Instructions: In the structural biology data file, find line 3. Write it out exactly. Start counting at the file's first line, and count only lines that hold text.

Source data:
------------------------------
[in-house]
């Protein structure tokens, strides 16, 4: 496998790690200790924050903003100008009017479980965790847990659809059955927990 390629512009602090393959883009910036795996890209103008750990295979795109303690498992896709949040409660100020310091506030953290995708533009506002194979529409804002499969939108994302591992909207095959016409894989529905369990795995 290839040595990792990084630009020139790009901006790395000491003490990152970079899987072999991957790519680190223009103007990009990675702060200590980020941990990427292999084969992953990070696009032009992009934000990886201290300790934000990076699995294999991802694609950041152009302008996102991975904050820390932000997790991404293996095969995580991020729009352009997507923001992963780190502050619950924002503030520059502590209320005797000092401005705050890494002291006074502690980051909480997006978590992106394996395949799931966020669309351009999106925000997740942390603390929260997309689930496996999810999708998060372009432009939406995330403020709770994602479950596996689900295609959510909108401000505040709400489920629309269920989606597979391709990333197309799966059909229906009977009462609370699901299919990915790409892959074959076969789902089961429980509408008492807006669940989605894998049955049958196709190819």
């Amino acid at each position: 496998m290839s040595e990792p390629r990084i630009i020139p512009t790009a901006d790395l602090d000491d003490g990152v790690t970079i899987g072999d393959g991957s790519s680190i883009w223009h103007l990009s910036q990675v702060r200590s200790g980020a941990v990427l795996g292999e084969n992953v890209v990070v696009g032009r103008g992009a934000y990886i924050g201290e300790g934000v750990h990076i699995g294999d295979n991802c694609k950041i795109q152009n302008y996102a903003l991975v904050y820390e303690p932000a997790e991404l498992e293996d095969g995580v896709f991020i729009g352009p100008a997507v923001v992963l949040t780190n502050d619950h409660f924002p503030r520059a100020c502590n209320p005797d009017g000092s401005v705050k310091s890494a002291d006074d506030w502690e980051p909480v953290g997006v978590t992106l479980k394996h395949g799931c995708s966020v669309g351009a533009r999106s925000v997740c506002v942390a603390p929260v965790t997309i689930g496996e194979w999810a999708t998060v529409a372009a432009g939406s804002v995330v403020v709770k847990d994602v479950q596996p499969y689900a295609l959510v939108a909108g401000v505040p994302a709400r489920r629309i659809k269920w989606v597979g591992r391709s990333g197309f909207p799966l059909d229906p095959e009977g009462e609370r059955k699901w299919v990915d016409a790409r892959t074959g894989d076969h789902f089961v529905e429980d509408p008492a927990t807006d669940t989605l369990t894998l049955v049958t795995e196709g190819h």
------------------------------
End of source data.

């Amino acid at each position: 496998m290839s040595e990792p390629r990084i630009i020139p512009t790009a901006d790395l602090d000491d003490g990152v790690t970079i899987g072999d393959g991957s790519s680190i883009w223009h103007l990009s910036q990675v702060r200590s200790g980020a941990v990427l795996g292999e084969n992953v890209v990070v696009g032009r103008g992009a934000y990886i924050g201290e300790g934000v750990h990076i699995g294999d295979n991802c694609k950041i795109q152009n302008y996102a903003l991975v904050y820390e303690p932000a997790e991404l498992e293996d095969g995580v896709f991020i729009g352009p100008a997507v923001v992963l949040t780190n502050d619950h409660f924002p503030r520059a100020c502590n209320p005797d009017g000092s401005v705050k310091s890494a002291d006074d506030w502690e980051p909480v953290g997006v978590t992106l479980k394996h395949g799931c995708s966020v669309g351009a533009r999106s925000v997740c506002v942390a603390p929260v965790t997309i689930g496996e194979w999810a999708t998060v529409a372009a432009g939406s804002v995330v403020v709770k847990d994602v479950q596996p499969y689900a295609l959510v939108a909108g401000v505040p994302a709400r489920r629309i659809k269920w989606v597979g591992r391709s990333g197309f909207p799966l059909d229906p095959e009977g009462e609370r059955k699901w299919v990915d016409a790409r892959t074959g894989d076969h789902f089961v529905e429980d509408p008492a927990t807006d669940t989605l369990t894998l049955v049958t795995e196709g190819h």